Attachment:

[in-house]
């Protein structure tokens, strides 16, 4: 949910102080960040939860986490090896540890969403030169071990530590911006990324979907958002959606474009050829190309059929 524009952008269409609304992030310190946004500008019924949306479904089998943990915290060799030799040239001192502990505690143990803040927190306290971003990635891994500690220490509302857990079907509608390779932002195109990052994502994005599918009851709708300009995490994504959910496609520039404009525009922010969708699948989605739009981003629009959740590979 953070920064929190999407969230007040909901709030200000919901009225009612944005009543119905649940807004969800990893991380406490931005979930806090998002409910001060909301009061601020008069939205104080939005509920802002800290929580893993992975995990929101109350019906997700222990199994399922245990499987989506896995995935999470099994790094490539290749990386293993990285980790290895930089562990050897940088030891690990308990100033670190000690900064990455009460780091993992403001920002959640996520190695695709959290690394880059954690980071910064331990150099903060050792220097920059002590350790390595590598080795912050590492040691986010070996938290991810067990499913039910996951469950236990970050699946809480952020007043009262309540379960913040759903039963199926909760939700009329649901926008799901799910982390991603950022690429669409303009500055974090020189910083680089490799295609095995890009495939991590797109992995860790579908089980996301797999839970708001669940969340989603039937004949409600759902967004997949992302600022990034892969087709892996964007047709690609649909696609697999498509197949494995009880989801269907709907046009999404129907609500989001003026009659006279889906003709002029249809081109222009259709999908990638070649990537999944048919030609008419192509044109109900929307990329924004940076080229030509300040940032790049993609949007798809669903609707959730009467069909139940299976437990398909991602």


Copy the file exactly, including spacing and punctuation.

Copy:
[in-house]
């Protein structure tokens, strides 16, 4: 949910102080960040939860986490090896540890969403030169071990530590911006990324979907958002959606474009050829190309059929 524009952008269409609304992030310190946004500008019924949306479904089998943990915290060799030799040239001192502990505690143990803040927190306290971003990635891994500690220490509302857990079907509608390779932002195109990052994502994005599918009851709708300009995490994504959910496609520039404009525009922010969708699948989605739009981003629009959740590979 953070920064929190999407969230007040909901709030200000919901009225009612944005009543119905649940807004969800990893991380406490931005979930806090998002409910001060909301009061601020008069939205104080939005509920802002800290929580893993992975995990929101109350019906997700222990199994399922245990499987989506896995995935999470099994790094490539290749990386293993990285980790290895930089562990050897940088030891690990308990100033670190000690900064990455009460780091993992403001920002959640996520190695695709959290690394880059954690980071910064331990150099903060050792220097920059002590350790390595590598080795912050590492040691986010070996938290991810067990499913039910996951469950236990970050699946809480952020007043009262309540379960913040759903039963199926909760939700009329649901926008799901799910982390991603950022690429669409303009500055974090020189910083680089490799295609095995890009495939991590797109992995860790579908089980996301797999839970708001669940969340989603039937004949409600759902967004997949992302600022990034892969087709892996964007047709690609649909696609697999498509197949494995009880989801269907709907046009999404129907609500989001003026009659006279889906003709002029249809081109222009259709999908990638070649990537999944048919030609008419192509044109109900929307990329924004940076080229030509300040940032790049993609949007798809669903609707959730009467069909139940299976437990398909991602």